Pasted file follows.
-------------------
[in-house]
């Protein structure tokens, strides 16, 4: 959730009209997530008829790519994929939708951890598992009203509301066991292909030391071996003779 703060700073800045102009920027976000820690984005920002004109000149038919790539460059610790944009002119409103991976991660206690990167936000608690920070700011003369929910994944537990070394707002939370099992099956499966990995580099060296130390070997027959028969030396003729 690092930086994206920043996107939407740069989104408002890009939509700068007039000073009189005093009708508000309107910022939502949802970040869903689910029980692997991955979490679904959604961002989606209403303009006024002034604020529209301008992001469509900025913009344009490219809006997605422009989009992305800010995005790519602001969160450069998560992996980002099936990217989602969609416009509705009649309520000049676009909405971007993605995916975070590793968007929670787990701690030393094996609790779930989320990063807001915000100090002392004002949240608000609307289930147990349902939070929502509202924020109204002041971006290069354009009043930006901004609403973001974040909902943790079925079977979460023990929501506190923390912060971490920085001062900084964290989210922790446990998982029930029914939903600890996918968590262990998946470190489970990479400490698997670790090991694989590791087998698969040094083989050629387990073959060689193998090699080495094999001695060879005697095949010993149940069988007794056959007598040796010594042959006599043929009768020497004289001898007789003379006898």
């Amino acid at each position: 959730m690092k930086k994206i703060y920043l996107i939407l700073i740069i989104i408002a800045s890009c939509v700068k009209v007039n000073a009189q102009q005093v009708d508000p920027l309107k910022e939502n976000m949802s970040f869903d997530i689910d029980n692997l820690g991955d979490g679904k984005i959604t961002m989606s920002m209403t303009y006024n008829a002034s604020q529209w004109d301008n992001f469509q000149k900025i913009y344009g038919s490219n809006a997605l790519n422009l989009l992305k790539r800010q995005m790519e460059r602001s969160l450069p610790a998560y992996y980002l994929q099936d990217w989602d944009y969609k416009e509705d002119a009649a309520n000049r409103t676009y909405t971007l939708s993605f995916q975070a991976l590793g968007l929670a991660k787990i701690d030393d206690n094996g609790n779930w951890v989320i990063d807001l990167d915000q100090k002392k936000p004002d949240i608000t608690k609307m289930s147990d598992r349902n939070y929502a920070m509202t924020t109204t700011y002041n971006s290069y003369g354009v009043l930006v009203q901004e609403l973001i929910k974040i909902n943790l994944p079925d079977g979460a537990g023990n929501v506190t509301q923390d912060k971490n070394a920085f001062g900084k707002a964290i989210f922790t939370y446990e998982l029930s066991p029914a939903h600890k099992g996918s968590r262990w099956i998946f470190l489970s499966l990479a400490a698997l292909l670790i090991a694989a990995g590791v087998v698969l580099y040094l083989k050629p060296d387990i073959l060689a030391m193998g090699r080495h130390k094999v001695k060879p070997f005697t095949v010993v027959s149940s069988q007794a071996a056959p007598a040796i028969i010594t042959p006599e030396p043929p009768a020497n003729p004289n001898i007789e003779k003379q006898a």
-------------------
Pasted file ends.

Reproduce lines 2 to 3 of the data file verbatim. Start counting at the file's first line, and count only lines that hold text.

């Protein structure tokens, strides 16, 4: 959730009209997530008829790519994929939708951890598992009203509301066991292909030391071996003779 703060700073800045102009920027976000820690984005920002004109000149038919790539460059610790944009002119409103991976991660206690990167936000608690920070700011003369929910994944537990070394707002939370099992099956499966990995580099060296130390070997027959028969030396003729 690092930086994206920043996107939407740069989104408002890009939509700068007039000073009189005093009708508000309107910022939502949802970040869903689910029980692997991955979490679904959604961002989606209403303009006024002034604020529209301008992001469509900025913009344009490219809006997605422009989009992305800010995005790519602001969160450069998560992996980002099936990217989602969609416009509705009649309520000049676009909405971007993605995916975070590793968007929670787990701690030393094996609790779930989320990063807001915000100090002392004002949240608000609307289930147990349902939070929502509202924020109204002041971006290069354009009043930006901004609403973001974040909902943790079925079977979460023990929501506190923390912060971490920085001062900084964290989210922790446990998982029930029914939903600890996918968590262990998946470190489970990479400490698997670790090991694989590791087998698969040094083989050629387990073959060689193998090699080495094999001695060879005697095949010993149940069988007794056959007598040796010594042959006599043929009768020497004289001898007789003379006898």
């Amino acid at each position: 959730m690092k930086k994206i703060y920043l996107i939407l700073i740069i989104i408002a800045s890009c939509v700068k009209v007039n000073a009189q102009q005093v009708d508000p920027l309107k910022e939502n976000m949802s970040f869903d997530i689910d029980n692997l820690g991955d979490g679904k984005i959604t961002m989606s920002m209403t303009y006024n008829a002034s604020q529209w004109d301008n992001f469509q000149k900025i913009y344009g038919s490219n809006a997605l790519n422009l989009l992305k790539r800010q995005m790519e460059r602001s969160l450069p610790a998560y992996y980002l994929q099936d990217w989602d944009y969609k416009e509705d002119a009649a309520n000049r409103t676009y909405t971007l939708s993605f995916q975070a991976l590793g968007l929670a991660k787990i701690d030393d206690n094996g609790n779930w951890v989320i990063d807001l990167d915000q100090k002392k936000p004002d949240i608000t608690k609307m289930s147990d598992r349902n939070y929502a920070m509202t924020t109204t700011y002041n971006s290069y003369g354009v009043l930006v009203q901004e609403l973001i929910k974040i909902n943790l994944p079925d079977g979460a537990g023990n929501v506190t509301q923390d912060k971490n070394a920085f001062g900084k707002a964290i989210f922790t939370y446990e998982l029930s066991p029914a939903h600890k099992g996918s968590r262990w099956i998946f470190l489970s499966l990479a400490a698997l292909l670790i090991a694989a990995g590791v087998v698969l580099y040094l083989k050629p060296d387990i073959l060689a030391m193998g090699r080495h130390k094999v001695k060879p070997f005697t095949v010993v027959s149940s069988q007794a071996a056959p007598a040796i028969i010594t042959p006599e030396p043929p009768a020497n003729p004289n001898i007789e003779k003379q006898a």